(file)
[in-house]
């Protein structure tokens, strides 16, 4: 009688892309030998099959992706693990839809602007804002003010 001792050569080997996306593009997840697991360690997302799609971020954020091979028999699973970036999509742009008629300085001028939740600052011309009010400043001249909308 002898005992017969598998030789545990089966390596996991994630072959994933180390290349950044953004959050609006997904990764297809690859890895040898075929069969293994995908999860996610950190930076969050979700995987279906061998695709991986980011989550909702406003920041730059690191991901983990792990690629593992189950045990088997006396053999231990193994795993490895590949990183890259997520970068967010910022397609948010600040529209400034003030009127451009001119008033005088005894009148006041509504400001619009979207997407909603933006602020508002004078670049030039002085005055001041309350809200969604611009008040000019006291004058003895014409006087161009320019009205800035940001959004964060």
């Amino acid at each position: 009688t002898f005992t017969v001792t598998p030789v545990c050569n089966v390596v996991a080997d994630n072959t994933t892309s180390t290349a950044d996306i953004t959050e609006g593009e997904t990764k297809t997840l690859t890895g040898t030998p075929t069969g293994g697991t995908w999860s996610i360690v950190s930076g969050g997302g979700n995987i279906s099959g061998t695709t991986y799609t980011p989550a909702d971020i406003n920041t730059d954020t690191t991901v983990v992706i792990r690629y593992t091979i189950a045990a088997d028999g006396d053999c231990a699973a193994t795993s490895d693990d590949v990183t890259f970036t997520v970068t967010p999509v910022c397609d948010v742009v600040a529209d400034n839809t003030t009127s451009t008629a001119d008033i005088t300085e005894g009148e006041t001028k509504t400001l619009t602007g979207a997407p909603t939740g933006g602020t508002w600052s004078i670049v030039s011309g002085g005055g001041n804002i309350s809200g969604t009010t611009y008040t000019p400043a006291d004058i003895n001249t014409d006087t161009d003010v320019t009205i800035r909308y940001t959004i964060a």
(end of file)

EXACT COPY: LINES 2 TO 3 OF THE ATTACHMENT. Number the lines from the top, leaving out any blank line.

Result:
């Protein structure tokens, strides 16, 4: 009688892309030998099959992706693990839809602007804002003010 001792050569080997996306593009997840697991360690997302799609971020954020091979028999699973970036999509742009008629300085001028939740600052011309009010400043001249909308 002898005992017969598998030789545990089966390596996991994630072959994933180390290349950044953004959050609006997904990764297809690859890895040898075929069969293994995908999860996610950190930076969050979700995987279906061998695709991986980011989550909702406003920041730059690191991901983990792990690629593992189950045990088997006396053999231990193994795993490895590949990183890259997520970068967010910022397609948010600040529209400034003030009127451009001119008033005088005894009148006041509504400001619009979207997407909603933006602020508002004078670049030039002085005055001041309350809200969604611009008040000019006291004058003895014409006087161009320019009205800035940001959004964060």
């Amino acid at each position: 009688t002898f005992t017969v001792t598998p030789v545990c050569n089966v390596v996991a080997d994630n072959t994933t892309s180390t290349a950044d996306i953004t959050e609006g593009e997904t990764k297809t997840l690859t890895g040898t030998p075929t069969g293994g697991t995908w999860s996610i360690v950190s930076g969050g997302g979700n995987i279906s099959g061998t695709t991986y799609t980011p989550a909702d971020i406003n920041t730059d954020t690191t991901v983990v992706i792990r690629y593992t091979i189950a045990a088997d028999g006396d053999c231990a699973a193994t795993s490895d693990d590949v990183t890259f970036t997520v970068t967010p999509v910022c397609d948010v742009v600040a529209d400034n839809t003030t009127s451009t008629a001119d008033i005088t300085e005894g009148e006041t001028k509504t400001l619009t602007g979207a997407p909603t939740g933006g602020t508002w600052s004078i670049v030039s011309g002085g005055g001041n804002i309350s809200g969604t009010t611009y008040t000019p400043a006291d004058i003895n001249t014409d006087t161009d003010v320019t009205i800035r909308y940001t959004i964060a």